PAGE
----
Coercion, compliance, and the collapse of the Soviet command economy
UNSPECIFIED (2002) Coercion, compliance, and the collapse of the Soviet command economy. In: 2nd Oxford/Houston Conference on Initial Conditions and Russias Transitional Economy, UNIV HOUSTON, HOUSTON, TEXAS, APR, 2001. Published in: ECONOMIC HISTORY REVIEW, 55 (3). 397-+.Full text not available from this repository.
Are command systems that rest on coercion inherently unstable, and did the Soviet economy collapse for this reason? Until it collapsed, the Soviet economy did not appear unstable. Why, then, did it collapse? A game between a dictator and a producer shows that a high level of coercion may yield a stable high-output equilibrium, that stability may rest in part on the dictator's reputation, and that a collapse may be brought about by adverse trends in the dictator's costs and a loss of reputation. The facts of the Soviet case are consistent with a collapse that was triggered by the strike movement of 1989.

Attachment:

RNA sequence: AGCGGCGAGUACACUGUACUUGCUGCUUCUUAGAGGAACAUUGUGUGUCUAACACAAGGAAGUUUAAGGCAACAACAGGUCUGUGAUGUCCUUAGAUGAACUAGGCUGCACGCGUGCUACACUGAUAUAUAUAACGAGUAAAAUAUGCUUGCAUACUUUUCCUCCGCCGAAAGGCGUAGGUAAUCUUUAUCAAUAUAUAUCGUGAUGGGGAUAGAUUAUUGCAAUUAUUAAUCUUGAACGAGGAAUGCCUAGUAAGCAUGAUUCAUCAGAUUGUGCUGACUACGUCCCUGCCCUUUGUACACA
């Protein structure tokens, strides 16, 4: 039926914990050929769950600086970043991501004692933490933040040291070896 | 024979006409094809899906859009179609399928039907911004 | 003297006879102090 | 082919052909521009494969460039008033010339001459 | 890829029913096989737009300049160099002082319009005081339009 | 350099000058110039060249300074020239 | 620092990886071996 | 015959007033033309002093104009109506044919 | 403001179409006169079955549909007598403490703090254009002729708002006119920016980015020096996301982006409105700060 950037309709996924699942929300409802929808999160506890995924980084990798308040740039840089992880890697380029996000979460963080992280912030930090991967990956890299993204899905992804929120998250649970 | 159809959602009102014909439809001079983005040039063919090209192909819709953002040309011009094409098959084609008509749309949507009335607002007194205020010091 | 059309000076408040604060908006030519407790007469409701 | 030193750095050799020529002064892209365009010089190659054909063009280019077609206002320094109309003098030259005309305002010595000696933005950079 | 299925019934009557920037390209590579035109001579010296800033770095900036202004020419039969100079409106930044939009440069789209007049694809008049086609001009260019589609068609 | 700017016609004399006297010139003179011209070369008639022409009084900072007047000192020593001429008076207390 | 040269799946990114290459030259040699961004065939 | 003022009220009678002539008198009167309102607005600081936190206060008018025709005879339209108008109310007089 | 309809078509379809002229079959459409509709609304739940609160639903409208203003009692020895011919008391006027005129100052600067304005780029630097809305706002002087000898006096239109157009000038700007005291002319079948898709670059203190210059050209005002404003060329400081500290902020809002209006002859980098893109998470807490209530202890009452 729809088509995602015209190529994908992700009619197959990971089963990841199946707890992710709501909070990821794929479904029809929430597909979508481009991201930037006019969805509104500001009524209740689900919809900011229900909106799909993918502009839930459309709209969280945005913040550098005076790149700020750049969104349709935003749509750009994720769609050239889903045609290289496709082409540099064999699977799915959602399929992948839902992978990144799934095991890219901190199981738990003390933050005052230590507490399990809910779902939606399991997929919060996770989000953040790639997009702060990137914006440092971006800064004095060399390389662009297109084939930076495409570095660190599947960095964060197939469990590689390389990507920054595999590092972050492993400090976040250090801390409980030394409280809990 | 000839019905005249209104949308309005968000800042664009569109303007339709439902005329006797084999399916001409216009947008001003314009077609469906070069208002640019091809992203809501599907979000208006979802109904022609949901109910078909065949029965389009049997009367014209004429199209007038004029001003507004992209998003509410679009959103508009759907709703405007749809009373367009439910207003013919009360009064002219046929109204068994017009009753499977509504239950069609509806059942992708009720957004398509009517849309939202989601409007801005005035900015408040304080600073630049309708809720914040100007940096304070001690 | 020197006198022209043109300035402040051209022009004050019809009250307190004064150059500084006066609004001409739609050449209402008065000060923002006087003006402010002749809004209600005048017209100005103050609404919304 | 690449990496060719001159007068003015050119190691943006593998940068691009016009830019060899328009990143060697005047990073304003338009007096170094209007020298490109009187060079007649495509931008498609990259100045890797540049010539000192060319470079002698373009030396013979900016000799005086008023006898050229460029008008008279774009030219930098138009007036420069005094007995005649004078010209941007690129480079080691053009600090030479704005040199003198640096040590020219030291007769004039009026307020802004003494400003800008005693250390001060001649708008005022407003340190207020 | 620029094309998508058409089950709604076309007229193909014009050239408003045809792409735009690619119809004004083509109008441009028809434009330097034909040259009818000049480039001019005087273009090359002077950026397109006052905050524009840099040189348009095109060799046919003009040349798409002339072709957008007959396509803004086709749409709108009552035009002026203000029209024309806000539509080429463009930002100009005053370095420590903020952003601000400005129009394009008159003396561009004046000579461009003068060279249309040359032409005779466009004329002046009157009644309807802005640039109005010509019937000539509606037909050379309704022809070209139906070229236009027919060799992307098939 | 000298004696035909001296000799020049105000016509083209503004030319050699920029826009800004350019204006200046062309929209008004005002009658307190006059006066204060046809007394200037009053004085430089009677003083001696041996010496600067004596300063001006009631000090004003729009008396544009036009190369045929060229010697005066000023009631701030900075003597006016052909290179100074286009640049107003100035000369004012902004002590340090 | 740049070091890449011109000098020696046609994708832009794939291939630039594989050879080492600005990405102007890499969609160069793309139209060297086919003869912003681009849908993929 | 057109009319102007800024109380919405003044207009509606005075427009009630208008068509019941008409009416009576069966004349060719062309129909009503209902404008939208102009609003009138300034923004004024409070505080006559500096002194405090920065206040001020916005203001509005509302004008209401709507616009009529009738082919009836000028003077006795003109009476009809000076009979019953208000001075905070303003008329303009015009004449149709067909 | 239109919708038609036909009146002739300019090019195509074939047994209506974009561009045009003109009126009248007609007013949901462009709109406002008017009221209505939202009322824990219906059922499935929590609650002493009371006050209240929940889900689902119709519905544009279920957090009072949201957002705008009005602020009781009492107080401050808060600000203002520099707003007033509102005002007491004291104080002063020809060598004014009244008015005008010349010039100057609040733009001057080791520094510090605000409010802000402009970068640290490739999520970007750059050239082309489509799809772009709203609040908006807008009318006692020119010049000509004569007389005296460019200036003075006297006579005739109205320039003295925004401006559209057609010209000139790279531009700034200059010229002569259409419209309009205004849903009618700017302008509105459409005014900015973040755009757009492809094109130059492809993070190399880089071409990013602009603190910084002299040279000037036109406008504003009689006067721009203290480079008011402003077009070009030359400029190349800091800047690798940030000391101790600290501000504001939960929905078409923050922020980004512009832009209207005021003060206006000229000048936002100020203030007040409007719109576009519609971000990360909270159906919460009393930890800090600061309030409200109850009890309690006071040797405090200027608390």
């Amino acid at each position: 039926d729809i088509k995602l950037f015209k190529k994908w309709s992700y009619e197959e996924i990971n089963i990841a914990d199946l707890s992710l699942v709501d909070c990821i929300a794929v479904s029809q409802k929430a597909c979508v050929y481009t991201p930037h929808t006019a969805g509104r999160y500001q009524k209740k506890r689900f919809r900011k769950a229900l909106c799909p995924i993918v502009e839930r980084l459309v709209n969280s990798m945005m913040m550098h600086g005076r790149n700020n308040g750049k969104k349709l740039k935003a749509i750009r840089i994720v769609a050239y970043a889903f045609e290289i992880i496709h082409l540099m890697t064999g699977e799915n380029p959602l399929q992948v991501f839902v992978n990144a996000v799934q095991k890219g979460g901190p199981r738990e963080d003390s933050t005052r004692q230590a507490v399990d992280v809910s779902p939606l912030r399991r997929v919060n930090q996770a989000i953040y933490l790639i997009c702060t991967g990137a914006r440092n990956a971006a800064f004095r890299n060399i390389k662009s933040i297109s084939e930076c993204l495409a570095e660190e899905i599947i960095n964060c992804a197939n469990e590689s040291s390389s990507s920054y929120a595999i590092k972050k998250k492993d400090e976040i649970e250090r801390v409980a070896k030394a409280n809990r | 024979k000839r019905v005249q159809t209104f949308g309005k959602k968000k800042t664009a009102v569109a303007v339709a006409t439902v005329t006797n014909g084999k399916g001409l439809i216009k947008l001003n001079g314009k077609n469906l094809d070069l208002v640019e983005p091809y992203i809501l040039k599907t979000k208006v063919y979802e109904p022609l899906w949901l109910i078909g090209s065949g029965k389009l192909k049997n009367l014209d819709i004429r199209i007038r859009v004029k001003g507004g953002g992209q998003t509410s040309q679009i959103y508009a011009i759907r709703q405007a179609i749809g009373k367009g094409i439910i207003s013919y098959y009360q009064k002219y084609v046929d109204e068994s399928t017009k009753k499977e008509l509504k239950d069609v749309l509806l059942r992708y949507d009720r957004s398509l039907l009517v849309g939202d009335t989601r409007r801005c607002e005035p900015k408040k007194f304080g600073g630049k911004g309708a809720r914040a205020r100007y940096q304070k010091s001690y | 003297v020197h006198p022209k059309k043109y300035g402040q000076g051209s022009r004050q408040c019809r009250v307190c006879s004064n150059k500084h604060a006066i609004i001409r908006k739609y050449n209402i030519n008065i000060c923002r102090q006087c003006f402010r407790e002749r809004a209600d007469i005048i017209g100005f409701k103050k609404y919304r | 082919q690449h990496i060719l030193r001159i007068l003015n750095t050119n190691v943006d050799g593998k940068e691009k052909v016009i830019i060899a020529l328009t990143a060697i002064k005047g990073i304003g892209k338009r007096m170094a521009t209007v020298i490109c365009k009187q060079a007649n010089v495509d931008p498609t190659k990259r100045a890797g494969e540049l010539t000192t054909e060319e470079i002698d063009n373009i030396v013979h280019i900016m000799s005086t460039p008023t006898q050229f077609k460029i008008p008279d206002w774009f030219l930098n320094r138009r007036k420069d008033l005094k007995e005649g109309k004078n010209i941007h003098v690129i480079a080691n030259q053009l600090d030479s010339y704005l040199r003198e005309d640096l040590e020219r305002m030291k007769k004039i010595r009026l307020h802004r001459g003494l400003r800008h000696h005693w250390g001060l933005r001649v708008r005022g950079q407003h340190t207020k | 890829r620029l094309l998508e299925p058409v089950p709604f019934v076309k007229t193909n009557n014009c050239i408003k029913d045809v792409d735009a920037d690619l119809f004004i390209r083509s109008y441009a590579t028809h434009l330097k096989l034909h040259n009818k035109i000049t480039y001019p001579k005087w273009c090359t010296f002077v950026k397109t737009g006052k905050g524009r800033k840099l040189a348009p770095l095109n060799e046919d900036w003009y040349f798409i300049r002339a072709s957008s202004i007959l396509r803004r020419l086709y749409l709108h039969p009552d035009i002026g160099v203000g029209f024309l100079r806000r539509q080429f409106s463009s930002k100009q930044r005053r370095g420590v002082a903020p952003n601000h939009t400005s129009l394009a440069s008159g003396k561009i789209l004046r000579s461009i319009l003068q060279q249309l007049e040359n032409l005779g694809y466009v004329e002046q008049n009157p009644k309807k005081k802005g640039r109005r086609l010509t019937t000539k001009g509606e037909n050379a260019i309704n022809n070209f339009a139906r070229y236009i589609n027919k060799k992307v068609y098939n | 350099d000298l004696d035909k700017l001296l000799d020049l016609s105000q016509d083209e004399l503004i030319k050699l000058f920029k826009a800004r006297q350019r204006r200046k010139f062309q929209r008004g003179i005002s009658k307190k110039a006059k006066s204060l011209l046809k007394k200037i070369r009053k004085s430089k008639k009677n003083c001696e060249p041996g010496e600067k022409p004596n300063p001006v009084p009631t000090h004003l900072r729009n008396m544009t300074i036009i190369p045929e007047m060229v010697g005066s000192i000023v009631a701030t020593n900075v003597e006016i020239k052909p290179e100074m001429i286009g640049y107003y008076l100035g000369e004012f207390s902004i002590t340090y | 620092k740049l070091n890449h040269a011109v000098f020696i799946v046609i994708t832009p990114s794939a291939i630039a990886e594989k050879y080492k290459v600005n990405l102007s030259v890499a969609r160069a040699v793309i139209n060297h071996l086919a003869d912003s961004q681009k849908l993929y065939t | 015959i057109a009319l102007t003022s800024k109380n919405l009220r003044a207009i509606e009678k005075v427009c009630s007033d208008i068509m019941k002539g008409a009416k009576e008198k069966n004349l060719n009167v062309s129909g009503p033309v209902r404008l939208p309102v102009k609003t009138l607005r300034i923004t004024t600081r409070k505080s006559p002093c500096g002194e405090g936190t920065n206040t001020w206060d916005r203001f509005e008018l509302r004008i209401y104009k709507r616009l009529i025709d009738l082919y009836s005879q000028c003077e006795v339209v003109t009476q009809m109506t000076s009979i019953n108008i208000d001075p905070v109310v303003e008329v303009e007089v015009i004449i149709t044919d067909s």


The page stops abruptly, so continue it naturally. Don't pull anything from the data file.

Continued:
|Item Type:||Conference Item (UNSPECIFIED)|
|Subjects:||H Social Sciences > HC Economic History and Conditions
D History General and Old World
H Social Sciences
|Journal or Publication Title:||ECONOMIC HISTORY REVIEW|
|Publisher:||BLACKWELL PUBL LTD|
|Official Date:||August 2002|
|Number of Pages:||38|
|Title of Event:||2nd Oxford/Houston Conference on Initial Conditions and Russias Transitional Economy|
|Location of Event:||UNIV HOUSTON, HOUSTON, TEXAS|
|Date(s) of Event:||APR, 2001|
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